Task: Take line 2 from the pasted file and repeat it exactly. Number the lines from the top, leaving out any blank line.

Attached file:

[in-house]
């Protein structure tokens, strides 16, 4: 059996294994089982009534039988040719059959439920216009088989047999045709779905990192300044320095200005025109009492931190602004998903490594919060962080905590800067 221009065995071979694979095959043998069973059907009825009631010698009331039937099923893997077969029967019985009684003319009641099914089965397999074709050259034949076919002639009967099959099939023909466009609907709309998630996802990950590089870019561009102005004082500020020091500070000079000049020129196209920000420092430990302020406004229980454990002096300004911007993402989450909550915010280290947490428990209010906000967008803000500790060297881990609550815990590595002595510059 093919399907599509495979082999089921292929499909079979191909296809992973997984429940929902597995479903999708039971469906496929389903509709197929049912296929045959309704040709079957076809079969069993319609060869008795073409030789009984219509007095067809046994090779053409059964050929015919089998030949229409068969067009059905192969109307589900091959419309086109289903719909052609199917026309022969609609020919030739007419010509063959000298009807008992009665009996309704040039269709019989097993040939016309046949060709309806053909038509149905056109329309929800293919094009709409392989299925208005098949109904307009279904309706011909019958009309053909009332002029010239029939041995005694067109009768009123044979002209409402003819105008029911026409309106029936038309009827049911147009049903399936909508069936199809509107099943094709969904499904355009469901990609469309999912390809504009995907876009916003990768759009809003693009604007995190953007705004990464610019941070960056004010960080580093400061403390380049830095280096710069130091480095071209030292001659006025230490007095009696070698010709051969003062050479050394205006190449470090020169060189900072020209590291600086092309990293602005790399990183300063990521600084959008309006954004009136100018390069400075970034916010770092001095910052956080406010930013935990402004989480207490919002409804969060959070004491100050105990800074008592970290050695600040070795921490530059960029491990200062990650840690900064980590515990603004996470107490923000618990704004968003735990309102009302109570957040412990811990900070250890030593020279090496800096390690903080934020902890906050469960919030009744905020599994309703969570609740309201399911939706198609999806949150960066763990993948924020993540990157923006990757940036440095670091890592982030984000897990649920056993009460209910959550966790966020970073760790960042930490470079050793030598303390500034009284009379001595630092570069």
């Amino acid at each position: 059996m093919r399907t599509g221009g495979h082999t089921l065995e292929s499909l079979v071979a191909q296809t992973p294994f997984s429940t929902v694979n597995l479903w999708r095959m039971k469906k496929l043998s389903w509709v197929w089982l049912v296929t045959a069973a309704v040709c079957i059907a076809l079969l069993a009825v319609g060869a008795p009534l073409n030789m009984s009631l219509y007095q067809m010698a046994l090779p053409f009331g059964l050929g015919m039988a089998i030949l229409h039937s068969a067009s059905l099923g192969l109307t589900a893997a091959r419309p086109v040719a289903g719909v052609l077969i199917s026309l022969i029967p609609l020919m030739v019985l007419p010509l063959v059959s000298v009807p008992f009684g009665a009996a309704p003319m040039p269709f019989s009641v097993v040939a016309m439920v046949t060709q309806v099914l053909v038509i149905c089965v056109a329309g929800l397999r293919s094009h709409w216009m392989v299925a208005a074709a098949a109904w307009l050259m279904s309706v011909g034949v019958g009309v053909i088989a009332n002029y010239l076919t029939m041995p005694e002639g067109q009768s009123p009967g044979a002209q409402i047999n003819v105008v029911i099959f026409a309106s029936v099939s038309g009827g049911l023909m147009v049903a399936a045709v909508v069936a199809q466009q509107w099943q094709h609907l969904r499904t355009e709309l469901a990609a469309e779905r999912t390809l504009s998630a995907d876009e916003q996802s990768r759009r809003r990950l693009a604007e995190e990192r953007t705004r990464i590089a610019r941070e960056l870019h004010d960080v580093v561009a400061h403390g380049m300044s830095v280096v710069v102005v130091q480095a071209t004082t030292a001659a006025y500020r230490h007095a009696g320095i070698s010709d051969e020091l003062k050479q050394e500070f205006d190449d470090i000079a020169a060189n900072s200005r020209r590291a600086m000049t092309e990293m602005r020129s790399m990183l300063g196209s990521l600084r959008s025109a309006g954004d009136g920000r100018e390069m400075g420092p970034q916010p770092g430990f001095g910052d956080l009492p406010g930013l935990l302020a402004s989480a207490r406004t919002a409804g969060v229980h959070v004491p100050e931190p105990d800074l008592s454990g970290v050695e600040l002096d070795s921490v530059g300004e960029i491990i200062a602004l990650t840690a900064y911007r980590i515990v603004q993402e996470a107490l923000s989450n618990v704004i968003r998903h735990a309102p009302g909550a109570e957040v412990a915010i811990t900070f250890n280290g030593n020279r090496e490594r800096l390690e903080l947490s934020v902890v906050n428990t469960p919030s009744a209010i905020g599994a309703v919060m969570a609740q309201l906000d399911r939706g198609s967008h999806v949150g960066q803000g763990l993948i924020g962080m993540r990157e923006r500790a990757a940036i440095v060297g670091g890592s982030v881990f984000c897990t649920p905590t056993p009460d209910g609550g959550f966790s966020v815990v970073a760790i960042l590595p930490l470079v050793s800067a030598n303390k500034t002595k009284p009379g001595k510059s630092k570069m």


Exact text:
């Protein structure tokens, strides 16, 4: 059996294994089982009534039988040719059959439920216009088989047999045709779905990192300044320095200005025109009492931190602004998903490594919060962080905590800067 221009065995071979694979095959043998069973059907009825009631010698009331039937099923893997077969029967019985009684003319009641099914089965397999074709050259034949076919002639009967099959099939023909466009609907709309998630996802990950590089870019561009102005004082500020020091500070000079000049020129196209920000420092430990302020406004229980454990002096300004911007993402989450909550915010280290947490428990209010906000967008803000500790060297881990609550815990590595002595510059 093919399907599509495979082999089921292929499909079979191909296809992973997984429940929902597995479903999708039971469906496929389903509709197929049912296929045959309704040709079957076809079969069993319609060869008795073409030789009984219509007095067809046994090779053409059964050929015919089998030949229409068969067009059905192969109307589900091959419309086109289903719909052609199917026309022969609609020919030739007419010509063959000298009807008992009665009996309704040039269709019989097993040939016309046949060709309806053909038509149905056109329309929800293919094009709409392989299925208005098949109904307009279904309706011909019958009309053909009332002029010239029939041995005694067109009768009123044979002209409402003819105008029911026409309106029936038309009827049911147009049903399936909508069936199809509107099943094709969904499904355009469901990609469309999912390809504009995907876009916003990768759009809003693009604007995190953007705004990464610019941070960056004010960080580093400061403390380049830095280096710069130091480095071209030292001659006025230490007095009696070698010709051969003062050479050394205006190449470090020169060189900072020209590291600086092309990293602005790399990183300063990521600084959008309006954004009136100018390069400075970034916010770092001095910052956080406010930013935990402004989480207490919002409804969060959070004491100050105990800074008592970290050695600040070795921490530059960029491990200062990650840690900064980590515990603004996470107490923000618990704004968003735990309102009302109570957040412990811990900070250890030593020279090496800096390690903080934020902890906050469960919030009744905020599994309703969570609740309201399911939706198609999806949150960066763990993948924020993540990157923006990757940036440095670091890592982030984000897990649920056993009460209910959550966790966020970073760790960042930490470079050793030598303390500034009284009379001595630092570069």